Symptoms of MERS (Middle East Respiratory Syndrome or MERS-CoV) Virus Infection

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A new aggressive pathogen has recently been identified; it's a coronavirus that causes symptoms of fever, cough, and shortness of breath that may become severe or deadly. The disease is termed MERS (Middle East Respiratory Syndrome or MERS-CoV). The disease was first noted in Saudi Arabia in 2012. Researchers suggest the MERS virus originated in animals (camels) and, like other viruses, mutated to be able to infect humans. MERS has currently spread to about 18 countries over the world to date (for example, Egypt, Turkey, France, Greece, Tunisia, Italy, UK, and the U.S.). Unfortunately, in March 2014, the numbers of people infected started increasing worldwide. There is worldwide concern about this infection; of the approximately 500 individuals diagnosed with MERS so far, about 30% have died, resulting in a 70% survival rate.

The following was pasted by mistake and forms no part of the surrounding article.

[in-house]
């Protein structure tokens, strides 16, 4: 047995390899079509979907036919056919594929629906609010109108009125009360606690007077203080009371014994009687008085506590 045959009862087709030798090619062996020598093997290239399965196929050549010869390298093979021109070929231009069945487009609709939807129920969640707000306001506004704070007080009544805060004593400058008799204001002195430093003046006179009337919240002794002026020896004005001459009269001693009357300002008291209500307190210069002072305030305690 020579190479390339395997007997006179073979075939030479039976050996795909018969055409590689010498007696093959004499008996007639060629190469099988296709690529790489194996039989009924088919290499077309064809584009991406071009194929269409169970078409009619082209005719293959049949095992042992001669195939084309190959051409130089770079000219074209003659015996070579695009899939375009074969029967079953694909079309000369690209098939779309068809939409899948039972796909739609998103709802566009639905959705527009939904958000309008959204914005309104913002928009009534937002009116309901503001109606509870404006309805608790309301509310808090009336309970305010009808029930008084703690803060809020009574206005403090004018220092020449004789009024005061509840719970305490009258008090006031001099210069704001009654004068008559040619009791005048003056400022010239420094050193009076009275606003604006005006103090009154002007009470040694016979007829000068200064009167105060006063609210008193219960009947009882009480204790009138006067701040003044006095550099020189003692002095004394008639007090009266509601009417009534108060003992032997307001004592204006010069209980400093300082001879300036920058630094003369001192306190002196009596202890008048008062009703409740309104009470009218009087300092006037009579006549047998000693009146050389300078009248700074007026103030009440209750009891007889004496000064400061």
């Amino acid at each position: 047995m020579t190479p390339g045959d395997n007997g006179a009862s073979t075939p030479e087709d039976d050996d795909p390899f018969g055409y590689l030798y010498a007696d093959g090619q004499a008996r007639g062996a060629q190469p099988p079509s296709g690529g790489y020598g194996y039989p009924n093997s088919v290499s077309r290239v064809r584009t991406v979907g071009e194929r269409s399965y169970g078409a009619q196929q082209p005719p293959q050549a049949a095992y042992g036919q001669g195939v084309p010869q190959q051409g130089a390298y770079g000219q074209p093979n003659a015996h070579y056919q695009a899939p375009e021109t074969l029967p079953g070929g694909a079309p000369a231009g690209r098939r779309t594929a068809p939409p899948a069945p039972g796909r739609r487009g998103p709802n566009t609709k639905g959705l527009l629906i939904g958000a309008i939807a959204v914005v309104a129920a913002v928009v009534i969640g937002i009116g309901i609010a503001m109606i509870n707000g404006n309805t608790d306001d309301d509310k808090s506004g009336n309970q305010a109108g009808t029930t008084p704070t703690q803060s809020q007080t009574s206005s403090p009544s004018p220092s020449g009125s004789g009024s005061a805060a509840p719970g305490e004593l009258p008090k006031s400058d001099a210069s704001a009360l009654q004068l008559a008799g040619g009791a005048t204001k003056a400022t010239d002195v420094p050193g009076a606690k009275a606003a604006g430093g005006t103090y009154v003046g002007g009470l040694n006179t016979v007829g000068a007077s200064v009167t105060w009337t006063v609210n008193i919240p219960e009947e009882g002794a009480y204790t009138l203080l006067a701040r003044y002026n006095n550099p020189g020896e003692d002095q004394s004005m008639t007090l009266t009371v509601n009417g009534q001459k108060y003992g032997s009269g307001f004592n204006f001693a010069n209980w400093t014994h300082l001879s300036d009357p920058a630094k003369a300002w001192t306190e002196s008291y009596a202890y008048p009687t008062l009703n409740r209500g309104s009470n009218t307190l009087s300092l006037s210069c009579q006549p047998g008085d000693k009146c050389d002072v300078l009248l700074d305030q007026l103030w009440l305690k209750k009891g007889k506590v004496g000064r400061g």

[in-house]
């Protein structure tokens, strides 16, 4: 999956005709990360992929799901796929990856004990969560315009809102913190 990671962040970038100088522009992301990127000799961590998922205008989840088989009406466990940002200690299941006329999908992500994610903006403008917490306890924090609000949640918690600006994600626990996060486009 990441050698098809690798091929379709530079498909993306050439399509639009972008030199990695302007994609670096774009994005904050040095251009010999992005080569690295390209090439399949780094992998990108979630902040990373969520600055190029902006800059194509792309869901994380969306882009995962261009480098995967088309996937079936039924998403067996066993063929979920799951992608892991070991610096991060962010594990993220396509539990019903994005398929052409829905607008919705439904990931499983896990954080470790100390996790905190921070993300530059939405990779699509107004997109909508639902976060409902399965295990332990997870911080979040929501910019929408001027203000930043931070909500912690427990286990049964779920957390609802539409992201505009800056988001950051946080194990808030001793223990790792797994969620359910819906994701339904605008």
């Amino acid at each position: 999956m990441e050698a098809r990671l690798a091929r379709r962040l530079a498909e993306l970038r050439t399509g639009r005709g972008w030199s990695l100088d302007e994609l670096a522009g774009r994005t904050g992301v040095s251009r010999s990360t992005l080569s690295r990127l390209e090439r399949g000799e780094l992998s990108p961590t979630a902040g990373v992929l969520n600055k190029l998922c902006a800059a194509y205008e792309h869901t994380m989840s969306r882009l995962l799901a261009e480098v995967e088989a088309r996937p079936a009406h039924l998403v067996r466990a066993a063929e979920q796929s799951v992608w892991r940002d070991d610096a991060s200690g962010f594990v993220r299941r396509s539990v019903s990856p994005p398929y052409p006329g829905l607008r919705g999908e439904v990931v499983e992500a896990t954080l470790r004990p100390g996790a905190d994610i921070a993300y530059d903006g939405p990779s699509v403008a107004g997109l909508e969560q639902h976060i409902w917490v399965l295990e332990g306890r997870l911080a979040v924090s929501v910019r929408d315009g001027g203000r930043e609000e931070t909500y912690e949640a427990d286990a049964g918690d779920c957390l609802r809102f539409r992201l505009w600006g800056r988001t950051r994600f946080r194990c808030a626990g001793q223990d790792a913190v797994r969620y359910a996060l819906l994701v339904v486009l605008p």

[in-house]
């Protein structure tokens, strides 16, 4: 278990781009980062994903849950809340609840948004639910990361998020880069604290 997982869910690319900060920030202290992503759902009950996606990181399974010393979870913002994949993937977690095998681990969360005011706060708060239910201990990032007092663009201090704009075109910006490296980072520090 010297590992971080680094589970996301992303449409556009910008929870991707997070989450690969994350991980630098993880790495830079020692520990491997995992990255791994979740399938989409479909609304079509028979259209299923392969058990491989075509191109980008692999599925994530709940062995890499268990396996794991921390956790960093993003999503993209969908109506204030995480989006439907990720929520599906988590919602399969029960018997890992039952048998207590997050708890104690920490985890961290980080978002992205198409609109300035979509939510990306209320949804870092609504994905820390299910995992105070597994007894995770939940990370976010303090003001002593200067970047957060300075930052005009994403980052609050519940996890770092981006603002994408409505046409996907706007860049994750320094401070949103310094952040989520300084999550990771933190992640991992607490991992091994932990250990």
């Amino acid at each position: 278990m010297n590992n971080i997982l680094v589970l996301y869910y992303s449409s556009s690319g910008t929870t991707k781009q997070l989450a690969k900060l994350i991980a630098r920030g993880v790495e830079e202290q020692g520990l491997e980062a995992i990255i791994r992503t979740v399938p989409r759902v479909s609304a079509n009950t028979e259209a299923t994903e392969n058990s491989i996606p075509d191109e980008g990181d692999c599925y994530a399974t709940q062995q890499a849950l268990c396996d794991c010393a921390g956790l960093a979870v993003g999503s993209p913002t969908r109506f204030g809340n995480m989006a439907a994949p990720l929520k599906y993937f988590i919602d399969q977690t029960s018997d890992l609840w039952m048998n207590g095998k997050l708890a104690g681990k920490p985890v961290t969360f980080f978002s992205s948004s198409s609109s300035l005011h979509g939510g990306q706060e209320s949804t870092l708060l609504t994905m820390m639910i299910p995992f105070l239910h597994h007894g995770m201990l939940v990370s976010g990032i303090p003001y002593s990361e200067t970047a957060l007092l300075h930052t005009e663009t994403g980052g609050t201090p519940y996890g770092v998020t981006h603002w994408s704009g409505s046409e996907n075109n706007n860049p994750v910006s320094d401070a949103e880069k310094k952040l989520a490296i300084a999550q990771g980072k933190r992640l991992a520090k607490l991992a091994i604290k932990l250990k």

Although some people with MERS virus infection have mild or even no symptoms, many others suffer flu-like symptoms (fever, cough, malaise; some develop diarrhea, nausea, vomiting, and kidney failure) that progress to a severe respiratory syndrome that has caused death, as mentioned above, in about 30% of people infected. Although the majority of patients have had close association with an infected person (family members and health-care workers), a recent case report documents only a casual contact with an infected individual (business meeting), suggesting that prolonged contact may not be required to infect other individuals. Spread or transmission of the virus is thought to be by direct contact, but research is ongoing to determine the precise way the virus is spread.